Escalate the fight against offshore oil drilling

The BP Deepwater Horizon explosion and fire happened in April 2010, killing 11 workers and leaking 4.9 million gallons of oil. The leak wasn’t sealed until September 2010. This photo, taken in June 2010, shows a controlled burn of Deepwater’s oil.

Make us ugly for offshore oil.

 

New Jersey and Delaware know full well the dangers of President Trump’s reckless plans to open their coasts to offshore oil and gas drilling. Drilling activities endanger life on land and in the Atlantic Ocean. And, an accident would devastate the states’ tourism and fishing industries.

In their battle to protect the shore, both states would be wise to look to California, which is making itself ugly for the oil industry.

California state Sen. Hannah-Beth Jackson is pushing a bill to ban pipelines running from the sea to the shore. States have control of the sea from the coastline to three miles out. Legislators from here should call Jackson for a copy of the bill. Also in California, 18 cities and nine counties have already banned construction of onshore oil terminals and pipelines without a public vote. Towns in New Jersey and Delaware can stop the industry from building infrastructure on the shore with zoning, health, and environmental codes that are designed to protect public safety.

 

Environmentalists speak out during offshore drilling workshop in Dover

Gov. John Carney, a Democrat who has long been against offshore drilling activities near Delaware, said he invited Zinke to see Delaware’s beaches and marine resources, the main driver for the state’s multi-billion dollar tourism industry.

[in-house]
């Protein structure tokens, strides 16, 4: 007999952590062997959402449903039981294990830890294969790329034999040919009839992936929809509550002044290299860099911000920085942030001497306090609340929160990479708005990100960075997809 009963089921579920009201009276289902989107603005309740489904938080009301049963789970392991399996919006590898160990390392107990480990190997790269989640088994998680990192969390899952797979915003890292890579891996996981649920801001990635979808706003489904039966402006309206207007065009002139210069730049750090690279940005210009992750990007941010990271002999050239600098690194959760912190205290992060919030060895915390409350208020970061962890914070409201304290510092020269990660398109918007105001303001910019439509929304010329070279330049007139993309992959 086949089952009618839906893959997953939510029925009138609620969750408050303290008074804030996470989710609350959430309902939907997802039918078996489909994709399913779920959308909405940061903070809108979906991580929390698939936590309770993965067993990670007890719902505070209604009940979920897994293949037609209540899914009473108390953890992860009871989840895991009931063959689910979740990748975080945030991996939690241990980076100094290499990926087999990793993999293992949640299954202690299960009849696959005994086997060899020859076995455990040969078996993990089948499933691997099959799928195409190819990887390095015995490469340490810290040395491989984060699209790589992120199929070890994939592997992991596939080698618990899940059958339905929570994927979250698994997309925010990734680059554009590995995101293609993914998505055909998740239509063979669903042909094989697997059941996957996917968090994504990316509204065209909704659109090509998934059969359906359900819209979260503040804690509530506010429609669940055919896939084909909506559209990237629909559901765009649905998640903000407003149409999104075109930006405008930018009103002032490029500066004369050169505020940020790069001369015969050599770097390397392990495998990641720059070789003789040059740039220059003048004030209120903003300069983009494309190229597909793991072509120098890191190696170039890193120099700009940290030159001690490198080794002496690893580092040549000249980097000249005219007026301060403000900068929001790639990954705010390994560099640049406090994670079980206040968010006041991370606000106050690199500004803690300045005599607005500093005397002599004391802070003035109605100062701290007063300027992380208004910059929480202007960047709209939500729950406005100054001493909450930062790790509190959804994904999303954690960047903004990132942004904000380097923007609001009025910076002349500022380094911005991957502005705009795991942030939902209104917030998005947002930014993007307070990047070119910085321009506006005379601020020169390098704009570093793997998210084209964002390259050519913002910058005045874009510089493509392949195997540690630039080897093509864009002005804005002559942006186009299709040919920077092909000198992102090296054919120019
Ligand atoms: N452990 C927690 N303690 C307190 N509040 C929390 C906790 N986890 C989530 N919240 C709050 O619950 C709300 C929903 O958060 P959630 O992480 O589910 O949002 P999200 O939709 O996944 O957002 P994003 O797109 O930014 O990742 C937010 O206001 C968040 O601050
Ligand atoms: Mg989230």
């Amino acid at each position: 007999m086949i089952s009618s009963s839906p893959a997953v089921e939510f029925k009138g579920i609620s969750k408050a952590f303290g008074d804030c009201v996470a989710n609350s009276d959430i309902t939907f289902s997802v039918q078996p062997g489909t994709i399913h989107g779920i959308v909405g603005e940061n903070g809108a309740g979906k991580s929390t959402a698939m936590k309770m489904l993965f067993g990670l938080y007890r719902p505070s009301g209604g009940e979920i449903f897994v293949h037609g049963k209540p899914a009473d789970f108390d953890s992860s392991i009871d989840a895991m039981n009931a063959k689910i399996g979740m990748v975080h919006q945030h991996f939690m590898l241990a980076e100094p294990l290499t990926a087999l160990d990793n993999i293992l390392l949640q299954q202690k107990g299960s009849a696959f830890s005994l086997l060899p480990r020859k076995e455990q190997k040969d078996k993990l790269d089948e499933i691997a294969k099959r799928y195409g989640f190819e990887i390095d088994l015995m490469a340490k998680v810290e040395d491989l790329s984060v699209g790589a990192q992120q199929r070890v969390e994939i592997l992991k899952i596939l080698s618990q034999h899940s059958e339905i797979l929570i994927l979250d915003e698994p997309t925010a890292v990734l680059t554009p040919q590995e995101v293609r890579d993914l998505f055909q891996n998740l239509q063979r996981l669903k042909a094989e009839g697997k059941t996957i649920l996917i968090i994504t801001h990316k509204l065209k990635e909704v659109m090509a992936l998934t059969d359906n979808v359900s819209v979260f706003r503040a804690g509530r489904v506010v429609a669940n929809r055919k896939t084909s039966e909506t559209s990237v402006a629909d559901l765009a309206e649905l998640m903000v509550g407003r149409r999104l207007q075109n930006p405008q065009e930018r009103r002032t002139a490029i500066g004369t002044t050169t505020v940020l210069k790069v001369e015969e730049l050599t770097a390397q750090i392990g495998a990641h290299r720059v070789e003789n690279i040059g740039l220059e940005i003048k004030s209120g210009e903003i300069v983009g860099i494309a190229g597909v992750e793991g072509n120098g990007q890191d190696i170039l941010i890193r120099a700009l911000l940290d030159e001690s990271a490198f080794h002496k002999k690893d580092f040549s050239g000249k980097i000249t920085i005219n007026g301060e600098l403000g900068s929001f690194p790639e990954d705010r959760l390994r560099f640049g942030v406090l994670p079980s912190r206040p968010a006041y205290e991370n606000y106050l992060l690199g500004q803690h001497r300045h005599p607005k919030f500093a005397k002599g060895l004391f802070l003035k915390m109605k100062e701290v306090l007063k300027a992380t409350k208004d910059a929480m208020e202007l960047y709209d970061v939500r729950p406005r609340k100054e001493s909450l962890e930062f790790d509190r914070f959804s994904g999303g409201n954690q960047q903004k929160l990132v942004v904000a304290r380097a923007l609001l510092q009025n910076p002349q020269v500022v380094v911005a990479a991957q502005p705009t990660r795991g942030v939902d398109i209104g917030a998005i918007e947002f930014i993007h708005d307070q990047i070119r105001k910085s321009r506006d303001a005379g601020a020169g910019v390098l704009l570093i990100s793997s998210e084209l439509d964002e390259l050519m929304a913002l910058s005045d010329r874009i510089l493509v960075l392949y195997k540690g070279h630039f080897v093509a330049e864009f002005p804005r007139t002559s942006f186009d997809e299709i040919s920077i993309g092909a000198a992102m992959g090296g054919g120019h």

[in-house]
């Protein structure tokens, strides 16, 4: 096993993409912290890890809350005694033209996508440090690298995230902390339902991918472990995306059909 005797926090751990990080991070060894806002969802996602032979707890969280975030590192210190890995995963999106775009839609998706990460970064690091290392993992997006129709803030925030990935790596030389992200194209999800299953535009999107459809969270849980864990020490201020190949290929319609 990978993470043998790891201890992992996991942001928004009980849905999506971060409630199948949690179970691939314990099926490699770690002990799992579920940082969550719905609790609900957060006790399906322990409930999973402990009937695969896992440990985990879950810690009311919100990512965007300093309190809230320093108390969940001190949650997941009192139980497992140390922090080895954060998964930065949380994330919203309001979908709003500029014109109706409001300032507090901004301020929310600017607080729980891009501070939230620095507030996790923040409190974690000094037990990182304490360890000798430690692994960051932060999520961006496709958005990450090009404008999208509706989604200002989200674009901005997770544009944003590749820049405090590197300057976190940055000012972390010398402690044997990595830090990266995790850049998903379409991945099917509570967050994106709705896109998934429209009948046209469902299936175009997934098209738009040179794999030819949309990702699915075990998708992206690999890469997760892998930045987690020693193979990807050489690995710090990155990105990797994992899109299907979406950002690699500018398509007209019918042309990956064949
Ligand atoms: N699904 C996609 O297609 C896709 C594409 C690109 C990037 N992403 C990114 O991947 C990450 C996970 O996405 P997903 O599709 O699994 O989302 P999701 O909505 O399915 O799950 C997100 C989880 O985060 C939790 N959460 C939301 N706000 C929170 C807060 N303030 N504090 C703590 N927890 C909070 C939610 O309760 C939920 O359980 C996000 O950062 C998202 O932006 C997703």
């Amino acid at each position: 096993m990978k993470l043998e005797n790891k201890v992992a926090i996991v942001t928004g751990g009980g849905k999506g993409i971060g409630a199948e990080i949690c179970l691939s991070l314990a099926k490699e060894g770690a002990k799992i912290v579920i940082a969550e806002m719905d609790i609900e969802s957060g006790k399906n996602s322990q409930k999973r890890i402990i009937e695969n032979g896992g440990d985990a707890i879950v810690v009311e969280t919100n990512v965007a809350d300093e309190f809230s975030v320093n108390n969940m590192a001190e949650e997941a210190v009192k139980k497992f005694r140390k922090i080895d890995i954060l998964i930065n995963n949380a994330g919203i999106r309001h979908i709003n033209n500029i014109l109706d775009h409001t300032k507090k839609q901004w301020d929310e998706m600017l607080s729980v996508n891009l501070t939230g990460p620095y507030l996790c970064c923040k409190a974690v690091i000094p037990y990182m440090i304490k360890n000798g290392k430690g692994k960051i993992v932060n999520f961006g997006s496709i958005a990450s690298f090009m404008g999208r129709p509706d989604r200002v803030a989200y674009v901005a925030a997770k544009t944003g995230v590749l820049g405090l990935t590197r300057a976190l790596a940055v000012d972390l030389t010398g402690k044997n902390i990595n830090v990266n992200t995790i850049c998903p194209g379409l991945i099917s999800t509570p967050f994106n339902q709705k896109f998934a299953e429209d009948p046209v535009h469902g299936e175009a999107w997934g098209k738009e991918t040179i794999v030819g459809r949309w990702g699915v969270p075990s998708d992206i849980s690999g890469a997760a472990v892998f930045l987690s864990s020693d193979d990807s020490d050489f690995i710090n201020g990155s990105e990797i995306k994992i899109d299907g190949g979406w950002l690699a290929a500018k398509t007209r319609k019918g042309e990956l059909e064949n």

“Delaware simply cannot accept the risks associated with offshore drilling, and we will continue expressing our concerns to the Trump Administration,” Carney said in a statement after his phone call with Zinke.

The Bureau of Ocean Energy Management held a meeting in Dover – one of 23 workshops nationwide – to talk to people about the national outer continental shelf oil and gas leasing program. (Photo: Jason Minto, The News Journal)
The Bureau of Ocean Energy Management held a meeting in Dover – one of 23 workshops nationwide – to talk to people about the national outer continental shelf oil and gas leasing program. (Photo: Jason Minto, The News Journal)

In a Jan. 11 letter to Zinke, Delaware Attorney General Matthew Denn also said the state would consider legal action “if the Department [of Interior] declines to proceed in the manner required by law.”

Denn said the way the recent rewrite of the leasing plan was handled – especially a lack of communication with governors before proposing the plan – suggests a violation of federal law and constitutional due process rights.

Offshore drilling unlikely off Maryland, Zinke tells congressional panel

In Delaware’s case, a bill, introduced Tuesday by Delaware Sen. Ernie Lopez, a Republican, would prohibit drilling for oil and natural gas in Delaware’s coastal zone and territorial waters. And Virginia Gov. Ralph Northam, an Eastern Shore native, has asked Interior officials to remove the state from consideration.

 

Zinke agreed, then ticked off other reasons why Maryland wouldn’t be hospitable for drilling. In addition to the apparent lack of oil resource and local opposition, the state has no oil infrastructure off the coast, he said.

 

On Monday, President Donald Trump’s administration has proposed opening up nearly all of America’s offshore waters to oil and gas drilling. The industry says it is mainly interested in the the eastern Gulf of Mexico, which is now closed off by the Pentagon.

Maryland also holds a trump card, Zinke added. Any oil recovered from offshore would have to be transported through state waters, and the state could “say no” to such deliveries, he said.

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